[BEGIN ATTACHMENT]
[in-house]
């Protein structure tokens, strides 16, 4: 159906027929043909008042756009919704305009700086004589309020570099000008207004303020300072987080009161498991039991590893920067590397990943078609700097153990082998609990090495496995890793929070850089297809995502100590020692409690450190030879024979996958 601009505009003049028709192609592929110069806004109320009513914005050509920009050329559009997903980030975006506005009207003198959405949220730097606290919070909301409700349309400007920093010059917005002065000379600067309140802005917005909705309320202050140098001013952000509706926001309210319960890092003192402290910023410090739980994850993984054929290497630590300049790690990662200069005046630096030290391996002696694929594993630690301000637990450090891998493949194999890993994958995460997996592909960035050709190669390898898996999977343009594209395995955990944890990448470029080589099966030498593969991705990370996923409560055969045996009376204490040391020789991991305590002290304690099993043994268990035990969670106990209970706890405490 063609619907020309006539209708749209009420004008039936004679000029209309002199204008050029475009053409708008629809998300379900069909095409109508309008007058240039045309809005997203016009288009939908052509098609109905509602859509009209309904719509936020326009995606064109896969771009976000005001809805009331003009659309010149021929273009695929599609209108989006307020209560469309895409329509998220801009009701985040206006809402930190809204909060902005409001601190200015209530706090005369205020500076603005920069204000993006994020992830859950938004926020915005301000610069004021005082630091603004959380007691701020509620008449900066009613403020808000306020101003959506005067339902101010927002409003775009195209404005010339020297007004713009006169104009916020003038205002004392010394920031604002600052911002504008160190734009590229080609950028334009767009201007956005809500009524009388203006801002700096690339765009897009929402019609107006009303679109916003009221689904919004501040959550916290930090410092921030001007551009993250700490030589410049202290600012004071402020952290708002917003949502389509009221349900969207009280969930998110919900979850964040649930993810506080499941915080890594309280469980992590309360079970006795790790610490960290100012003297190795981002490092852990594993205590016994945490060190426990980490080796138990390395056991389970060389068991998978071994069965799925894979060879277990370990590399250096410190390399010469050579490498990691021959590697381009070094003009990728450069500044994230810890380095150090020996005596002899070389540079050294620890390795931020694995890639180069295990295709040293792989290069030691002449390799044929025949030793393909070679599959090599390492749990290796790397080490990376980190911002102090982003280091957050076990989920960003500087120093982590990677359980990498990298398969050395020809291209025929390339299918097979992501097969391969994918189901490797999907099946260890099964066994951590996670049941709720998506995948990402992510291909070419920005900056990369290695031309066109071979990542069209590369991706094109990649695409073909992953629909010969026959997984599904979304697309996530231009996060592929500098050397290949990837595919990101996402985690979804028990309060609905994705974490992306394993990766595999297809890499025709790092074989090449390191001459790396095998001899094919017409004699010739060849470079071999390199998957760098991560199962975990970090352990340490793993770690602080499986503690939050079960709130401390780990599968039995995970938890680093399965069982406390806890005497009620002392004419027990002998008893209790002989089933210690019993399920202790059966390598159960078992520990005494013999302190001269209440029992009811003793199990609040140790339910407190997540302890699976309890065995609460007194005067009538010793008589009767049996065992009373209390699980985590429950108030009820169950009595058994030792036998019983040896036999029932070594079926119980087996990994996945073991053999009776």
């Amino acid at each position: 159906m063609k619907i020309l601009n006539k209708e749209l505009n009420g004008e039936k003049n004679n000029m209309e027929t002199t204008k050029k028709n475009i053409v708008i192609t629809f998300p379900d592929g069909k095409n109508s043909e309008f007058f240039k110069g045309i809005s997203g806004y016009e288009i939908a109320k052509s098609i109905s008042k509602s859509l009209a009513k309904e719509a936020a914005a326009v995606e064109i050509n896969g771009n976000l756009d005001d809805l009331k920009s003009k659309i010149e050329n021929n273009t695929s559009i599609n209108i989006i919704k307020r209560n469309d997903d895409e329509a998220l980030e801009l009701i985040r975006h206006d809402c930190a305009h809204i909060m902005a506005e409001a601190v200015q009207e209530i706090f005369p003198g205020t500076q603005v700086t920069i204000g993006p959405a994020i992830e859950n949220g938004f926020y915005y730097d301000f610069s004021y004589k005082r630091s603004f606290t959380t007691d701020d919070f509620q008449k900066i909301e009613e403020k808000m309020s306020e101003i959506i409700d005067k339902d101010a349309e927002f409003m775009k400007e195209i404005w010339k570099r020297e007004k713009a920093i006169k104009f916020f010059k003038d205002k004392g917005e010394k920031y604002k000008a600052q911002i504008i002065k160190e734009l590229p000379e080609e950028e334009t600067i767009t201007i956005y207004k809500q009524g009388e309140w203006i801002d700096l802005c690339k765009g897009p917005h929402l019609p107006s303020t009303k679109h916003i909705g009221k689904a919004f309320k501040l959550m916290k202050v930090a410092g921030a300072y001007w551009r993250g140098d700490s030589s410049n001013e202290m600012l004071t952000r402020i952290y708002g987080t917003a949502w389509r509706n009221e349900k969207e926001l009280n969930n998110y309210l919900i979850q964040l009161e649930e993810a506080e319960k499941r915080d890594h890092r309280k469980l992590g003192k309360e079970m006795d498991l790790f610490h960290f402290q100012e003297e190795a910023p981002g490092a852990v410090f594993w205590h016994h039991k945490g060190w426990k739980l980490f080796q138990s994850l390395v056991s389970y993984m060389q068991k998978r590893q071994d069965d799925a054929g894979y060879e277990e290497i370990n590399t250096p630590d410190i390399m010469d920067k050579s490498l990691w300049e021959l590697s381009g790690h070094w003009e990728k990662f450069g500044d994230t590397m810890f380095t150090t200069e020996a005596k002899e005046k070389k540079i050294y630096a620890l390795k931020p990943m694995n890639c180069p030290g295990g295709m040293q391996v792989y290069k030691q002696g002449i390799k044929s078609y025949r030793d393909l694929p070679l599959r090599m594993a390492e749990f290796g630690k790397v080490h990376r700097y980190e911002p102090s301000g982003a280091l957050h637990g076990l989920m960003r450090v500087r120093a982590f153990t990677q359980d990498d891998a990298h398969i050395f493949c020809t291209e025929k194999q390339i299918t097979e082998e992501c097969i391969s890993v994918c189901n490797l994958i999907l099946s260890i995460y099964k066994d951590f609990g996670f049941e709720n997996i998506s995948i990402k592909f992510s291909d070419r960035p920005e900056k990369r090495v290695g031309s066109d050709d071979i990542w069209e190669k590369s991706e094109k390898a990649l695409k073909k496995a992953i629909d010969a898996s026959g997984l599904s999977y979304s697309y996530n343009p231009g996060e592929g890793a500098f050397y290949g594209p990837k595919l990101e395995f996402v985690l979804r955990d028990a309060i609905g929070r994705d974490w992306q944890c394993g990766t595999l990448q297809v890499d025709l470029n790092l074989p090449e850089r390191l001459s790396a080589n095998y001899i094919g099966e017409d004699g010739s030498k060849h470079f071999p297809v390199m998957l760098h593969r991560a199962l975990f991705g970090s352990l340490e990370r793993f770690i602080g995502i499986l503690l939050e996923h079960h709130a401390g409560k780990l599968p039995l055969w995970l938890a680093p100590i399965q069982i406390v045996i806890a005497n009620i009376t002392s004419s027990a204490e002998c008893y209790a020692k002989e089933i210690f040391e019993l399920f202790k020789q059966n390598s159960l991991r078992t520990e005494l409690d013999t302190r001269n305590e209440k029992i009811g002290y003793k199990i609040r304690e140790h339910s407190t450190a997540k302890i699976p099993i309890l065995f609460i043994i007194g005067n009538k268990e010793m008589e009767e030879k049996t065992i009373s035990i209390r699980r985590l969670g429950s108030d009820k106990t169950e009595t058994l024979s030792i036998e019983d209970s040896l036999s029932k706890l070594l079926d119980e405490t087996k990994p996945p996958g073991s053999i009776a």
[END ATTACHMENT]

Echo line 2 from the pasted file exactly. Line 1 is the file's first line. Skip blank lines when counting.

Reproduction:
């Protein structure tokens, strides 16, 4: 159906027929043909008042756009919704305009700086004589309020570099000008207004303020300072987080009161498991039991590893920067590397990943078609700097153990082998609990090495496995890793929070850089297809995502100590020692409690450190030879024979996958 601009505009003049028709192609592929110069806004109320009513914005050509920009050329559009997903980030975006506005009207003198959405949220730097606290919070909301409700349309400007920093010059917005002065000379600067309140802005917005909705309320202050140098001013952000509706926001309210319960890092003192402290910023410090739980994850993984054929290497630590300049790690990662200069005046630096030290391996002696694929594993630690301000637990450090891998493949194999890993994958995460997996592909960035050709190669390898898996999977343009594209395995955990944890990448470029080589099966030498593969991705990370996923409560055969045996009376204490040391020789991991305590002290304690099993043994268990035990969670106990209970706890405490 063609619907020309006539209708749209009420004008039936004679000029209309002199204008050029475009053409708008629809998300379900069909095409109508309008007058240039045309809005997203016009288009939908052509098609109905509602859509009209309904719509936020326009995606064109896969771009976000005001809805009331003009659309010149021929273009695929599609209108989006307020209560469309895409329509998220801009009701985040206006809402930190809204909060902005409001601190200015209530706090005369205020500076603005920069204000993006994020992830859950938004926020915005301000610069004021005082630091603004959380007691701020509620008449900066009613403020808000306020101003959506005067339902101010927002409003775009195209404005010339020297007004713009006169104009916020003038205002004392010394920031604002600052911002504008160190734009590229080609950028334009767009201007956005809500009524009388203006801002700096690339765009897009929402019609107006009303679109916003009221689904919004501040959550916290930090410092921030001007551009993250700490030589410049202290600012004071402020952290708002917003949502389509009221349900969207009280969930998110919900979850964040649930993810506080499941915080890594309280469980992590309360079970006795790790610490960290100012003297190795981002490092852990594993205590016994945490060190426990980490080796138990390395056991389970060389068991998978071994069965799925894979060879277990370990590399250096410190390399010469050579490498990691021959590697381009070094003009990728450069500044994230810890380095150090020996005596002899070389540079050294620890390795931020694995890639180069295990295709040293792989290069030691002449390799044929025949030793393909070679599959090599390492749990290796790397080490990376980190911002102090982003280091957050076990989920960003500087120093982590990677359980990498990298398969050395020809291209025929390339299918097979992501097969391969994918189901490797999907099946260890099964066994951590996670049941709720998506995948990402992510291909070419920005900056990369290695031309066109071979990542069209590369991706094109990649695409073909992953629909010969026959997984599904979304697309996530231009996060592929500098050397290949990837595919990101996402985690979804028990309060609905994705974490992306394993990766595999297809890499025709790092074989090449390191001459790396095998001899094919017409004699010739060849470079071999390199998957760098991560199962975990970090352990340490793993770690602080499986503690939050079960709130401390780990599968039995995970938890680093399965069982406390806890005497009620002392004419027990002998008893209790002989089933210690019993399920202790059966390598159960078992520990005494013999302190001269209440029992009811003793199990609040140790339910407190997540302890699976309890065995609460007194005067009538010793008589009767049996065992009373209390699980985590429950108030009820169950009595058994030792036998019983040896036999029932070594079926119980087996990994996945073991053999009776």